major parties to address potentially divisive problems.
Example: In 1992, neither Bill Clinton nor George H. W.
Bush talked much about the budget deficit until
independent candidate Ross Perot emphasized it in his
campaign.
The Role of Third Parties
What impact do they have?
Spoil the election: Third parties can cost one party an election by
playing the spoiler. If a third party draws enough votes away from
a major party, it can prevent that party from winning. It is
impossible to know for sure what would have happened had the
third-party candidate not run, but in some cases, it seems that the
third party probably cost one candidate the election.
Example: Some pundits argued that Ralph Nader’s bid in the 2000
presidential election may have cost Al Gore the presidency by
siphoning away votes in key states such as Florida.
Keep the major parties honest: A leftist party can challenge the
Democratic Party, for example, on social justice issues, whereas a
conservative party can pose problems for the Republican Party.
Because third-party candidates usually have little chance of
winning, they can speak more frankly than their major party rivals,
addressing facts and issues that the major parties would often
prefer to ignore.
Learning Outcomes
• To identify and explain the factors which limit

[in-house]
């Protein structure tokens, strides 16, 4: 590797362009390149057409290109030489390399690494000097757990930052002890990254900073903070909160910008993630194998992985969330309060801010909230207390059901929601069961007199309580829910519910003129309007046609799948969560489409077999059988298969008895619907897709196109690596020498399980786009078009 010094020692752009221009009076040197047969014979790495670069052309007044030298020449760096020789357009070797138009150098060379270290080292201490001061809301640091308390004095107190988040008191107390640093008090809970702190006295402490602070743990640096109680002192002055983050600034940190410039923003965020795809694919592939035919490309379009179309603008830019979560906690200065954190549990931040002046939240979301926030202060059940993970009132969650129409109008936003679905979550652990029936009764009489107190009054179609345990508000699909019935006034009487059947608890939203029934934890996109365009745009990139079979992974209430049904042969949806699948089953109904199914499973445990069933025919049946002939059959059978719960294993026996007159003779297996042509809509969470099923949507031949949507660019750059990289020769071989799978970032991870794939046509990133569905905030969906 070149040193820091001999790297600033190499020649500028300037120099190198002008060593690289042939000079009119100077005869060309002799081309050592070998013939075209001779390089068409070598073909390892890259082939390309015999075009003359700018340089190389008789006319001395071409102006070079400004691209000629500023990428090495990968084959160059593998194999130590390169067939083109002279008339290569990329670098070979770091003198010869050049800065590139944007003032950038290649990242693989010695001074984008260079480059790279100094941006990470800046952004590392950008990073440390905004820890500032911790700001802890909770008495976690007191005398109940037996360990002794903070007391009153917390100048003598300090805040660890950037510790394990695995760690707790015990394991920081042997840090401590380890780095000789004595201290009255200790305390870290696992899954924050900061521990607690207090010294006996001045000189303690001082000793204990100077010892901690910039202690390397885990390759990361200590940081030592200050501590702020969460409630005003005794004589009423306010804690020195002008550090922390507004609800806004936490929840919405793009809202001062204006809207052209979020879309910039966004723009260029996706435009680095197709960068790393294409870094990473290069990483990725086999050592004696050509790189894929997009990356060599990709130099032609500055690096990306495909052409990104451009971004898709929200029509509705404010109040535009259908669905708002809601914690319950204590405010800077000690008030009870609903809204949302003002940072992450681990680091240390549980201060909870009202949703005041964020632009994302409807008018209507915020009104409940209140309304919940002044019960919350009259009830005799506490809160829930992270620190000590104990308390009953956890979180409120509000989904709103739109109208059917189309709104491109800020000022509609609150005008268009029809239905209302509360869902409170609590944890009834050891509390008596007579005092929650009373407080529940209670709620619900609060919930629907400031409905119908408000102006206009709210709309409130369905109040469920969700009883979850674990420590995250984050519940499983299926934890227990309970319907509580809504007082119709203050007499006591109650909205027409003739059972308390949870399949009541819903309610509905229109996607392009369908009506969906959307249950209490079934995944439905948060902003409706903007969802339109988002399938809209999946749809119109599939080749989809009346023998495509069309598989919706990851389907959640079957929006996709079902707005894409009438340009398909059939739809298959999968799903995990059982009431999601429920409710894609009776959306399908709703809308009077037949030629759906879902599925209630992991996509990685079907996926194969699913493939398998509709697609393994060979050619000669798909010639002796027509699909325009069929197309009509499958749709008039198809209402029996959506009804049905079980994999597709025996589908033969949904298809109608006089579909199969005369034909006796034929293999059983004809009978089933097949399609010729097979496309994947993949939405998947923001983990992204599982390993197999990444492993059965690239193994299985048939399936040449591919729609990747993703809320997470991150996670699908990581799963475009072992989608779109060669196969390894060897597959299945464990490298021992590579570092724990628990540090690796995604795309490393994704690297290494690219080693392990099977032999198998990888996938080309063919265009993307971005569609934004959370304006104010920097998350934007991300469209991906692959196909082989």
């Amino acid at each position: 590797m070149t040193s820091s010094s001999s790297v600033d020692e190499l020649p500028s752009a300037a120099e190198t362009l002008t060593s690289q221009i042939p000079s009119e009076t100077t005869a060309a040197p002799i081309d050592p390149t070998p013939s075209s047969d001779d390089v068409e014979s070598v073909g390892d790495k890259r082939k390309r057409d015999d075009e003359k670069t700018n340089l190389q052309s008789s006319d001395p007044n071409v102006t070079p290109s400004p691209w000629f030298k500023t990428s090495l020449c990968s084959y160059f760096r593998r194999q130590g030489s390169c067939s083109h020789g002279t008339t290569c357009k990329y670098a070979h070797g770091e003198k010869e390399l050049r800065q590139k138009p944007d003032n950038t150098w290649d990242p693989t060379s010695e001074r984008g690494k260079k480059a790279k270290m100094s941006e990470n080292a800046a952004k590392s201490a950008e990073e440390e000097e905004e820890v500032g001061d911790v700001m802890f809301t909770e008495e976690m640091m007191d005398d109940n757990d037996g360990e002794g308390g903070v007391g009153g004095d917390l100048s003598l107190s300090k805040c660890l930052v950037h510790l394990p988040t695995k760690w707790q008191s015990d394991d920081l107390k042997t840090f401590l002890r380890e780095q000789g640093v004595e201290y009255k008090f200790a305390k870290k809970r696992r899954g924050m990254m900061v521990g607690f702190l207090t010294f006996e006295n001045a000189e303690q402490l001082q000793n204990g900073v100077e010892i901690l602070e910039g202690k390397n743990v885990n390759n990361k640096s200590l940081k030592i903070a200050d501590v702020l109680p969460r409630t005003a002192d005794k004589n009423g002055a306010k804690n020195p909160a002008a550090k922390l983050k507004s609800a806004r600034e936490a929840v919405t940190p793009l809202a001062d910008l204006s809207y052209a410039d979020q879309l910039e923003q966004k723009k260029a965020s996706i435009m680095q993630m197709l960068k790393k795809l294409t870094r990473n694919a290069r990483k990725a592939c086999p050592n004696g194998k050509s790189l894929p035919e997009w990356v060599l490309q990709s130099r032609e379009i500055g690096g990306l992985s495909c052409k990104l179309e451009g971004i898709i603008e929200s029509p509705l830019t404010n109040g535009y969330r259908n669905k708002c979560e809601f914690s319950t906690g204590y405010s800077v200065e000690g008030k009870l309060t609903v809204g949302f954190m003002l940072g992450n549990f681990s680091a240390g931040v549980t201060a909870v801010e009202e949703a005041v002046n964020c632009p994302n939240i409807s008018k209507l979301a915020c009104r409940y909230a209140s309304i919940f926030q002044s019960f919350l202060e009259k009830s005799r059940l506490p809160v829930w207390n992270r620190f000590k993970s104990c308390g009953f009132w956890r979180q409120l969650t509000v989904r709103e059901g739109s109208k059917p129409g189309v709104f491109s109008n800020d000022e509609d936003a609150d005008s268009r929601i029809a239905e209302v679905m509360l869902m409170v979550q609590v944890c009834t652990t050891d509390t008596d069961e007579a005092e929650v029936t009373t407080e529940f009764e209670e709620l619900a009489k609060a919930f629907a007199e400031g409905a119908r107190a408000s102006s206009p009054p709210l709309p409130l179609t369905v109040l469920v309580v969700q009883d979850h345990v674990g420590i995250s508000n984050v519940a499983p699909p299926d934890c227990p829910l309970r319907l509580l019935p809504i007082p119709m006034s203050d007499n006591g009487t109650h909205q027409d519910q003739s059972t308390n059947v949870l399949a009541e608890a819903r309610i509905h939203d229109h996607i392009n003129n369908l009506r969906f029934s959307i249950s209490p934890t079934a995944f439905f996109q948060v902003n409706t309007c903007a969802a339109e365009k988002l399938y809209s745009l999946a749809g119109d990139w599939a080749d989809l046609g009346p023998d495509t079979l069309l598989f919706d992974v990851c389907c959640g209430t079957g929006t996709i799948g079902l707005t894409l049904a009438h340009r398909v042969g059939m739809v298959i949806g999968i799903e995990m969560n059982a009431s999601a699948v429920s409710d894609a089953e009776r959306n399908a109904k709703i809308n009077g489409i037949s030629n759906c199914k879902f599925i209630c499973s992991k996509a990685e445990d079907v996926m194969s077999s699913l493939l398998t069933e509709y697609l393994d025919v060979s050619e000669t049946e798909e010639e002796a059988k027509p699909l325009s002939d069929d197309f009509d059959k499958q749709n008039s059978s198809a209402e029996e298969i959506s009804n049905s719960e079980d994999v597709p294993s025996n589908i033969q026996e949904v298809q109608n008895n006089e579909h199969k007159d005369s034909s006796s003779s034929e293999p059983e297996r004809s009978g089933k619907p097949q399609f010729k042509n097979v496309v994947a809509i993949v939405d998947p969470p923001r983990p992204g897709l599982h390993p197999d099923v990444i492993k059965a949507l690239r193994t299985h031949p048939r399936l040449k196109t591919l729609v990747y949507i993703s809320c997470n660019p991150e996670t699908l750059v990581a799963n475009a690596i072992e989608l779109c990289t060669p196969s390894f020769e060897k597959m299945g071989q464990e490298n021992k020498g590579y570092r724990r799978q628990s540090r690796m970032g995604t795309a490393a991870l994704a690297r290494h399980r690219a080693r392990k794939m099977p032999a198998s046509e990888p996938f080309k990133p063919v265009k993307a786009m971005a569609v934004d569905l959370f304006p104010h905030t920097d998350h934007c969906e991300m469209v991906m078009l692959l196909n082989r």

success of minor parties
• To analyse the impact they have had in state and
national politics, particularly in congressional and
presidential elections
Third Parties in the 2016 Presidential Election
Research Task
Impact of Third Parties
Aims: YOUR TASK:
• To research and analyse • Read the example
the impact of third provided for you on the
parties in congressional impact of third parties
elections since 1992
on presidential
• To research and analyse elections.
the impact of third
parties in state • Consider how best to
elections (including format and layout your
governorships and state research.
legislature elections) • Divide up roles and
since 1992
responsibilities.
Research Task
Feedback
Evidence of impact Analysis of impact
• What evidence is • What effect do third
there of third parties parties have an
having an impact on elections?
congressional
elections? • How successful are
• What evidence is third parties?
there of third parties • What limits the
having an impact on success of third
state elections? parties?
Learning Outcomes
• To identify and explain the factors which limit
success of minor parties
• To analyse the impact they have had in state and
national politics, particularly in congressional and
presidential elections
How much has there been a revival of political
parties in the USA? (45)
How much has there been a revival of political
parties in the USA? (45)
How much has there been a revival of political
parties in the USA? (45)
Homework
Application Task:
How much has there been a revival of political
parties in the USA? (45)
Flipped Learning Preparation Task:
Third Parties (Bennett, p138-142)
Stretch & Challenge Task:
Article: The U.S. has more third-party candidates
than it’s seen in a century. Why?